“Throughout my tenure in the House, I have been a vocal advocate for the property taxpayers in the 54th legislative district. I have spoken with elected officials and administrators from every level of local government and shared my opinion that they need to control costs so that additional tax burdens are not passed on to home and business owners. So to see the majority party treat the serious issue of property tax relief as a game was very disappointing.”

“I am a Chief Co-Sponsor of a comprehensive piece of legislation that would provide taxpayers with real tax relief. HB136 would freeze tax rates during times of declining property values and utilize a three-year average metric for determining when the freeze would be lifted. This is a fair solution, yet when Democrats had an opportunity today to release that bill for consideration and debate, they blocked it.”

“I always encourage my constituents to get to know their elected officials so they can let them know how increases in tax rates affect them personally. This is especially true for elementary, high school and community college districts, whose taxes comprise the majority of peoples’ tax bills. I will encourage them to continue doing this, because today’s actions by the majority party in Springfield made it very clear that they are not sincere about providing tax relief.”

At a time when legislators should be working in a bipartisan manner to create the FY16 budget, House Democrats have been making a mockery of the legislative process. Rather than allowing the budget working groups to complete their work and send appropriation bills through the committee process for proper vetting, Speaker Madigan has instead decided to engage in a process meant to divide, not unite the House of Representatives.

Last week House Democrats short-circuited the budget process by bringing the Human Services budget directly to the House floor with little notice and no committee deliberations. They brought the multi-billion dollar spending bill to the floor before a revenue number was determined and before spending priorities were identified by the Appropriations-Human Services Committee. After insisting the bill be brought to the floor, Democrats voted unanimously against it. Because the action was not genuine, House Republicans voted “Present.”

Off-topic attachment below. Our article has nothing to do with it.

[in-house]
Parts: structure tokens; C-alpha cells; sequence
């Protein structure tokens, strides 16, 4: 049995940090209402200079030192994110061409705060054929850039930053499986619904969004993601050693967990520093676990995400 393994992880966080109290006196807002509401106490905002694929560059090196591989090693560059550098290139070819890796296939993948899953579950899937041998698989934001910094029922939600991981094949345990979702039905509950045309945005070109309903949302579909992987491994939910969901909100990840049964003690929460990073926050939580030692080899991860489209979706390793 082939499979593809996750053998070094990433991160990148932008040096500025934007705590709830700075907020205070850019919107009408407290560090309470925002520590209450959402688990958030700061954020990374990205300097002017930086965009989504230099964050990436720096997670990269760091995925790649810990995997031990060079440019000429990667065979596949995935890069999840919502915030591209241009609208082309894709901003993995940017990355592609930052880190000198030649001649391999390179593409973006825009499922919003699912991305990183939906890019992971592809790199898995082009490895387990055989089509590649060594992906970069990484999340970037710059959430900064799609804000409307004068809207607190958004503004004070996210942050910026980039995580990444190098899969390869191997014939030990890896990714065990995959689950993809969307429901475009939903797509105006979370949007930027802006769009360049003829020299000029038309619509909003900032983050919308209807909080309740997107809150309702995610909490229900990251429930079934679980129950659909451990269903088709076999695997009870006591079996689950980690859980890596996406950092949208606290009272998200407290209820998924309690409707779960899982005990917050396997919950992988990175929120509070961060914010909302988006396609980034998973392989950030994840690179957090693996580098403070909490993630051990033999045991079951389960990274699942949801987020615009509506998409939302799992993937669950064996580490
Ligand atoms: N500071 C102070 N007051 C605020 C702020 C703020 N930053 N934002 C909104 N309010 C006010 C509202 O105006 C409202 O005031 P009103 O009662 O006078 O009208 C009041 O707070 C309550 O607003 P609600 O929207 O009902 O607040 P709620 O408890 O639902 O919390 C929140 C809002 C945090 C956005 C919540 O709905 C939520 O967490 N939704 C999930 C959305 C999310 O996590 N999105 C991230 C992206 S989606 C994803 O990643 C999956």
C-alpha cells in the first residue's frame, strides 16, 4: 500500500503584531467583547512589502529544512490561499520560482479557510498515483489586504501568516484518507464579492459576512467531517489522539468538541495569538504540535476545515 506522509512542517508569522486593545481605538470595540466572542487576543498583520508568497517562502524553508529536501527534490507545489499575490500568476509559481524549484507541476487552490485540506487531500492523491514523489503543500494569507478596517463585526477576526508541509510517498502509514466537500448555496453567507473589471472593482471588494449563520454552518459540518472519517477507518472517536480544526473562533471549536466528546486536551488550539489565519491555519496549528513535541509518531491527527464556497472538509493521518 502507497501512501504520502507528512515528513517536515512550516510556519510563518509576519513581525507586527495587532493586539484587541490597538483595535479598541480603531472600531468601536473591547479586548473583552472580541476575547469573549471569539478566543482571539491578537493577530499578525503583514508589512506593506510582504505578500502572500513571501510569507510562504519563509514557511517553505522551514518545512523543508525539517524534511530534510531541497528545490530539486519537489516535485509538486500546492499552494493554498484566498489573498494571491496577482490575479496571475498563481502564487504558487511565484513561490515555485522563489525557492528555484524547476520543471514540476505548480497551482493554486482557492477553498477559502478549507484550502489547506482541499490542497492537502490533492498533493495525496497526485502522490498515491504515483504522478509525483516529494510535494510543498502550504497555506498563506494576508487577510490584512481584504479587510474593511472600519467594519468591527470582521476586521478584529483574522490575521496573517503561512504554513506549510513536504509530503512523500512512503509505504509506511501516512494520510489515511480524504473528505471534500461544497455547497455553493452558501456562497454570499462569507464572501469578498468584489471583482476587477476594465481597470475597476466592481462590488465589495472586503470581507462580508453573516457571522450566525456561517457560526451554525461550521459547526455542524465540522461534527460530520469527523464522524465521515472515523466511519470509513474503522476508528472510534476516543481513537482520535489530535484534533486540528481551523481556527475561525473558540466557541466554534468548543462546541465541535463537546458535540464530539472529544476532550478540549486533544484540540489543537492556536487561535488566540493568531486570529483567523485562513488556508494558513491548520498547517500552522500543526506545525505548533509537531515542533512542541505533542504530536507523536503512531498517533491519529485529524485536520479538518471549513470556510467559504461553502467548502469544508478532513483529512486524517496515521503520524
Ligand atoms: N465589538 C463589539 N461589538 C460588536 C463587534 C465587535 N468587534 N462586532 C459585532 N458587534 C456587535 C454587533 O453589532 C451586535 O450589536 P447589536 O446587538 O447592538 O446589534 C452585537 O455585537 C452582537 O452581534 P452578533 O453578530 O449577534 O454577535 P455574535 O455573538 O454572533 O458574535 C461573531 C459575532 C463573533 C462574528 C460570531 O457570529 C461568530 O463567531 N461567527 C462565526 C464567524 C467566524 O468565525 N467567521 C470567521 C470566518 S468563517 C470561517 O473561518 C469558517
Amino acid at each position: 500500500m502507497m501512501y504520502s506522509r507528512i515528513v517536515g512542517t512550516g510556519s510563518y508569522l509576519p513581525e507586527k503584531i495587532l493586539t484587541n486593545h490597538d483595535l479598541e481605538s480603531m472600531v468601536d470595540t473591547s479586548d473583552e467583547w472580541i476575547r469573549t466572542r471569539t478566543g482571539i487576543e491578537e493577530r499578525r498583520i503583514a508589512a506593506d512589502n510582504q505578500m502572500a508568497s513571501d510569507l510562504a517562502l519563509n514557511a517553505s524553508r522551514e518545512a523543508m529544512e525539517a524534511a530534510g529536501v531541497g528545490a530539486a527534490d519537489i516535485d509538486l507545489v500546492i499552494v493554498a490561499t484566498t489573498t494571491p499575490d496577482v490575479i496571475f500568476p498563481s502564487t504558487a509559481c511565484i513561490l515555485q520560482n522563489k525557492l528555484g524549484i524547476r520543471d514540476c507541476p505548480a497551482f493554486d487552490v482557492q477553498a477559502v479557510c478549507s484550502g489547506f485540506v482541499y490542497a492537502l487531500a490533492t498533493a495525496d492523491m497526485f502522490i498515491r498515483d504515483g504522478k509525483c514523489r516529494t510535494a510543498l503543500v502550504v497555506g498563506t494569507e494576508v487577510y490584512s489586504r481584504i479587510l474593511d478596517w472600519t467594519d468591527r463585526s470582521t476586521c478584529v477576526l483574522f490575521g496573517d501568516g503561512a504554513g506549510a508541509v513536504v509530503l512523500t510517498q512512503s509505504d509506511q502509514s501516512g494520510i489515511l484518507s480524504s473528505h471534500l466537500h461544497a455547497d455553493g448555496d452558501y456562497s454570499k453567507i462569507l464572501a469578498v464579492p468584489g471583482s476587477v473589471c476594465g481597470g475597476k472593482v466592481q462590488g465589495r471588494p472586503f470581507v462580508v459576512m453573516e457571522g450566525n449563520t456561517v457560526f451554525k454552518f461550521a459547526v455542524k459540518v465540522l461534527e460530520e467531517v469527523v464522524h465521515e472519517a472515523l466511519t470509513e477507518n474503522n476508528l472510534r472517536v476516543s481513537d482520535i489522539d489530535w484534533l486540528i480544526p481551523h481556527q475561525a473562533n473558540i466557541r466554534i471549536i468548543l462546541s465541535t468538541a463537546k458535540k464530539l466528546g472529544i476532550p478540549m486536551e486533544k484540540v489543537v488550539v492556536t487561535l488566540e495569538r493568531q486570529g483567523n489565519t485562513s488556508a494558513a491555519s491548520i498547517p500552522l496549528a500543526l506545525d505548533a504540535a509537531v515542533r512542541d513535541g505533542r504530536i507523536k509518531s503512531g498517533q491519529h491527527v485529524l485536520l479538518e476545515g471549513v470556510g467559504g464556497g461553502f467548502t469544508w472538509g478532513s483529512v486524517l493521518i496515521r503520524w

Immediately after that vote, House Democrats filed 15 additional amendments, choosing various State programs and running funding amendments one at a time. With no general revenue number set and a refusal to view the specific funding areas as part of a larger budget package, Republicans again voted “Present” on the amendments.

Today the games continued as House Democrats brought additional human service amendments to the floor for votes. They continued to cherry-pick select programs and ignore the lack of a general revenue number, so again, House Republicans voted “Present.”

I take my role as a State Representative very seriously, and when I come to Springfield I arrive ready to engage in serious discussions on matters of importance. But when those on the other side of aisle refuse to respect our rules and procedures, they are doing a great disservice to the people of Illinois. As long as the majority party continues to engage in unprofessional and counterproductive activities such as those that have unfolded on the House floor during the last two weeks, House Republicans will continue to vote “Present.”

Click here to hear Rep. Morrison's recent interview about the issue.
On Friday, May 8, just hours after the IL Supreme Court issued a unanimous ruling that the General Assembly's 2013 Pension Reform Bill is unconstitutional, State Representative Tom Morrison sat down with Chicago Tonight's Eddie Arruza to discuss the ruling and what is next for the State of Illinois. You can watch the video here. Rep. Morrison's segment begins at just after the seven-minute mark of the broadcast.